Employing a rich trove of data to demonstrate the realities of racial and economic inequality, Pohlmann underscores the difficulties that plague the urban schools and their students-problems that persist despite the fact that the city schools often have more resource advantages than the county schools: better student-to-teacher ratios, more teachers with advanced degrees, and even greater spending on each student. Pohlmann demonstrates that post-industrial economic shifts and continuing racial exclusion have resulted in a predominance of low-income students at these schools. This economic disadvantage has had a lasting impact on performance among students at all grade levels and has not been reversed simply by increasing resources.
In addition to his analysis of the problems, Pohlmann lays out educational reforms that run the gamut from early intervention and parental involvement to increasing class size and teacher compensation, improving time utilization, and more. Pohlmann's illuminating and original study has wide application for a problem that bedevils inner-city children everywhere and prevents the promise of equality from reaching all of our nation's citizens.
Marcus D. Pohlmann is professor of political science at Rhodes College. He is the author of Governing the Postindustrial City; coauthor, with Michael P. Kirby, of Racial Politics at the Crossroads: Memphis Elects W. W. Herenton; and editor of the six-volume African American Political Thought.
Since the birth of the nation, we have turned to stories about the American South to narrate the rapid ascendency of the United States on the world stage. The idea of a cohesive South, different from yet integral to the United States, arose with the very formation of the nation itself. Its semitropical climate, plantation production, and heterogeneous population once defined the New World from the perspective of Europe. By founding U.S. literature through opposition to the South, writers boldly asserted their nation to stand apart from the imperial world order.
Our South tracks the nation/South juxtaposition in U.S. literature from the founding to the turn of the twentieth century, through genres including travel writing, gothic and romance novels, geography textbooks, transcendentalist prose, and abolitionist address. Even as the southern states became peripheral to U.S. politics and economy, Jennifer Rae Greeson demonstrates that in literature the South remained central to the expanding and evolving idea of the nation.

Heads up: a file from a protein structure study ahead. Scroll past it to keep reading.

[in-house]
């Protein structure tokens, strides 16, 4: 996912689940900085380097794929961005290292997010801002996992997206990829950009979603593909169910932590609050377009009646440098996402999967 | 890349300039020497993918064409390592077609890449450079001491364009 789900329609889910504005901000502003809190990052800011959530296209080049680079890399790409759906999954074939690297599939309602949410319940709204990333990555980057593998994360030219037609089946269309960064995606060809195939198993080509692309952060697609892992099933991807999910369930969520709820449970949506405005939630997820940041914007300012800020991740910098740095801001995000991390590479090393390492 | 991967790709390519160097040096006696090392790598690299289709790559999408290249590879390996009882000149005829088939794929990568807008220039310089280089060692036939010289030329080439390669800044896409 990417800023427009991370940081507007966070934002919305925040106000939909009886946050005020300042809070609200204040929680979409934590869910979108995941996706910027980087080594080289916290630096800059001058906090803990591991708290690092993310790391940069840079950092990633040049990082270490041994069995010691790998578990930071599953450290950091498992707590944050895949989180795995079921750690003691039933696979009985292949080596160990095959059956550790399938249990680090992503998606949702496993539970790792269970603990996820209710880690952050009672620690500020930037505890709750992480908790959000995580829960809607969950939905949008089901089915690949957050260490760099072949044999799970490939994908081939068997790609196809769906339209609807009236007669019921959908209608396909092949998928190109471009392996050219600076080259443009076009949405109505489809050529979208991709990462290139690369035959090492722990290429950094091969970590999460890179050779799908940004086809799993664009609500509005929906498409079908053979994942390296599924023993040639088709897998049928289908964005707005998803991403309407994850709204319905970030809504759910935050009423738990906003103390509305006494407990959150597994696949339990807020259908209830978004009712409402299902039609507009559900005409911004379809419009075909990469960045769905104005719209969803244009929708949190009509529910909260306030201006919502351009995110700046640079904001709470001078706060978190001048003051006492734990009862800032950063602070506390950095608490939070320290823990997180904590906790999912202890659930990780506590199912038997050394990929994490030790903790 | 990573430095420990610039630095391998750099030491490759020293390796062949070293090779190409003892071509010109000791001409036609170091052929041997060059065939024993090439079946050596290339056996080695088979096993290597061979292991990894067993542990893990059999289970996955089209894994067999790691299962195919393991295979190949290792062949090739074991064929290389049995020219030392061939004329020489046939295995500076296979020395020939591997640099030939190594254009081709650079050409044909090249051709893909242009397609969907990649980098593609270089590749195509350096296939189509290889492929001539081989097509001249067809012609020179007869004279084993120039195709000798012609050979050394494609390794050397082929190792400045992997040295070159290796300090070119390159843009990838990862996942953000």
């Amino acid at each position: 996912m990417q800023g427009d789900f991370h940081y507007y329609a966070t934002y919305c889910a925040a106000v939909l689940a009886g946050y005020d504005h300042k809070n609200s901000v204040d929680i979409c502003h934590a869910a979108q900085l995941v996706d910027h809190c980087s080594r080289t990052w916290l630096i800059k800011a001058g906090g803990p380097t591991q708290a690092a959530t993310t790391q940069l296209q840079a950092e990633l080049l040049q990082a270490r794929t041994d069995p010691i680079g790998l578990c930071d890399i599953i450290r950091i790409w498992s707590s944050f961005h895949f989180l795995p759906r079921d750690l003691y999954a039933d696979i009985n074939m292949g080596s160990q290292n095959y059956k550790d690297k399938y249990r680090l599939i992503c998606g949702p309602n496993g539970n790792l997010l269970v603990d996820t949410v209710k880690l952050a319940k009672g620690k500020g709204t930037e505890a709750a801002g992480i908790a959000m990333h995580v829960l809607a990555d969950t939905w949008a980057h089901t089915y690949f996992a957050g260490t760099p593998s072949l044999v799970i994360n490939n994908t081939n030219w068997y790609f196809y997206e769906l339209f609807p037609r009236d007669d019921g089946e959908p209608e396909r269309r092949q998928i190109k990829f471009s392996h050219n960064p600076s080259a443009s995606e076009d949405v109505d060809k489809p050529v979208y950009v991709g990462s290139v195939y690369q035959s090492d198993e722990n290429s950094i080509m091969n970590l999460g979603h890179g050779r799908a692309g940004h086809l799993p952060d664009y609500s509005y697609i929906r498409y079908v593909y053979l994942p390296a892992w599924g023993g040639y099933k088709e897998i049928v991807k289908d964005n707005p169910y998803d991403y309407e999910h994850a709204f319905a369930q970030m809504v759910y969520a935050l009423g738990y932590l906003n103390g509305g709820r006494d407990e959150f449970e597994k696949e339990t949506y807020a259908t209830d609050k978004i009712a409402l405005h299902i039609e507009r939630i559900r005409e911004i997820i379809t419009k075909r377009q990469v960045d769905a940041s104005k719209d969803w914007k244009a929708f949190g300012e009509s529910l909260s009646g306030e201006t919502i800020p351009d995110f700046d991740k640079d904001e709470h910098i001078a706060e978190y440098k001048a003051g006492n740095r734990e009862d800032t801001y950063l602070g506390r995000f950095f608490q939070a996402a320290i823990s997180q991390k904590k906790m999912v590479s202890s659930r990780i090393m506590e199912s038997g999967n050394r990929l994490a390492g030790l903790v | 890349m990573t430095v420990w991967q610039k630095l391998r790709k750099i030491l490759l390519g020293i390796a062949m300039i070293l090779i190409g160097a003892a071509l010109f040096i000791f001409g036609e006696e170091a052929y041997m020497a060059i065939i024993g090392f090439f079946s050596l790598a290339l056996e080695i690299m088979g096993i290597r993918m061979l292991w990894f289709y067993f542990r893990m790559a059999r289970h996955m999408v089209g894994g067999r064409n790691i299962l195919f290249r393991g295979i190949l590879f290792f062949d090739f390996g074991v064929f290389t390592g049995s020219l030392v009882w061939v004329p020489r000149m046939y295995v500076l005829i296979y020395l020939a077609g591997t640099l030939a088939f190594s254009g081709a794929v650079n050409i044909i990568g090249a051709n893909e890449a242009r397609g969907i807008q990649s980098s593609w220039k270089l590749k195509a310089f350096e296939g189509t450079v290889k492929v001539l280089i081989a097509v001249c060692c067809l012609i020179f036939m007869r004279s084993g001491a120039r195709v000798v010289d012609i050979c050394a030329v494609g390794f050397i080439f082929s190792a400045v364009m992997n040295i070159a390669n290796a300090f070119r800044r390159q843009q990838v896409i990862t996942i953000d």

Claiming the South as our deviant and recalcitrant “other,” Americans have projected an anti-imperial imperative of domesticating and civilizing, administering and integrating underdeveloped regions both within our borders and beyond. Our South has been a primal site for thinking about geography and power in the United States.
Otto Ernest Rayburn University of Arkansas Press, 2021 Library of Congress F417.O9R3 2021 | Dewey Decimal 917.67104
Published just days before America’s entry into World War II, Ozark Country is Otto Ernest Rayburn’s love letter to his adopted region. One of several chronicles of the Ozarks that garnered national attention during the Depression and war years, when many Americans craved stories about people and places seemingly untouched by the difficulties of the times, Rayburn’s colorful tour takes readers from the fictional village of Woodville into the backcountry of a region teeming with storytellers, ballad singers, superstitions, and home remedies.
Rayburn’s tales—fantastical, fun, and unapologetically romantic—portray a world that had already nearly disappeared by the time they were written. Yet Rayburn’s depiction of the Ozarks resonates with notions of the region that have persisted in the American consciousness ever since.
Vance Randolph was perfectly constituted for his role as the chronicler of Ozark folkways. As a self-described “hack writer,” he was as much a figure of the margins as his chosen subjects, even as his essentially romantic identification with the region he first visited as the vacationing child of mainstream parents was encouraged by editors and tempered by his scientific training. In The Ozarks, originally published in 1931, we have Randolph’s first book-length portrait of the people he would spend the next half-century studying. The full range of Randolph’s interests—in language, in hunting and fishing, in folksongs and play parties, in moonshining—is on view in this book that made his name; forever after he was “Mr. Ozark,” the region’s preeminent expert who would, in collection after collection, enlarge and deepen his debut effort. With a new introduction by Robert Cochran, The Ozarks is the second entry in the Chronicles of the Ozarks series, a reprint series that will make available some of the Depression Era’s Ozarks books. An image shaper in its day, a cultural artifact for decades to come, this wonderful book is as entertaining as ever.